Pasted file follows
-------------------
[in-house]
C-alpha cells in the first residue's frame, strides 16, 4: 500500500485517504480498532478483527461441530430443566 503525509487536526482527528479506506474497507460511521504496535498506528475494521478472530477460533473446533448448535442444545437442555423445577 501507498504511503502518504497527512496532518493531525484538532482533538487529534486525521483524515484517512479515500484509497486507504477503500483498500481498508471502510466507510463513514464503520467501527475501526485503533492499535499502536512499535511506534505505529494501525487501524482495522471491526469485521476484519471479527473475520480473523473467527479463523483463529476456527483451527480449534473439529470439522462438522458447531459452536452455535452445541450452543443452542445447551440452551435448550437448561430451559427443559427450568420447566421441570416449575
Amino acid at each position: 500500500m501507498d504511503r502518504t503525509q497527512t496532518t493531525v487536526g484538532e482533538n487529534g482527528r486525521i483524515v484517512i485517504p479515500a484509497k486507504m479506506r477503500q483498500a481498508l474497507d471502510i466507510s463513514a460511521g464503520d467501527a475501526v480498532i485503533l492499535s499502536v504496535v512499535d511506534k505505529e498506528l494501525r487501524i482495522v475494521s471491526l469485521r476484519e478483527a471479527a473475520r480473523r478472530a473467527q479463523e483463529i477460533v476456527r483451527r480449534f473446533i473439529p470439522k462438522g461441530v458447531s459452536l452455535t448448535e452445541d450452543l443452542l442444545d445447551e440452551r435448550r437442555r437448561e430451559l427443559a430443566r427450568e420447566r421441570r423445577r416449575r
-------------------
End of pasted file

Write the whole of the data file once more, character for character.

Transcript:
[in-house]
C-alpha cells in the first residue's frame, strides 16, 4: 500500500485517504480498532478483527461441530430443566 503525509487536526482527528479506506474497507460511521504496535498506528475494521478472530477460533473446533448448535442444545437442555423445577 501507498504511503502518504497527512496532518493531525484538532482533538487529534486525521483524515484517512479515500484509497486507504477503500483498500481498508471502510466507510463513514464503520467501527475501526485503533492499535499502536512499535511506534505505529494501525487501524482495522471491526469485521476484519471479527473475520480473523473467527479463523483463529476456527483451527480449534473439529470439522462438522458447531459452536452455535452445541450452543443452542445447551440452551435448550437448561430451559427443559427450568420447566421441570416449575
Amino acid at each position: 500500500m501507498d504511503r502518504t503525509q497527512t496532518t493531525v487536526g484538532e482533538n487529534g482527528r486525521i483524515v484517512i485517504p479515500a484509497k486507504m479506506r477503500q483498500a481498508l474497507d471502510i466507510s463513514a460511521g464503520d467501527a475501526v480498532i485503533l492499535s499502536v504496535v512499535d511506534k505505529e498506528l494501525r487501524i482495522v475494521s471491526l469485521r476484519e478483527a471479527a473475520r480473523r478472530a473467527q479463523e483463529i477460533v476456527r483451527r480449534f473446533i473439529p470439522k462438522g461441530v458447531s459452536l452455535t448448535e452445541d450452543l443452542l442444545d445447551e440452551r435448550r437442555r437448561e430451559l427443559a430443566r427450568e420447566r421441570r423445577r416449575r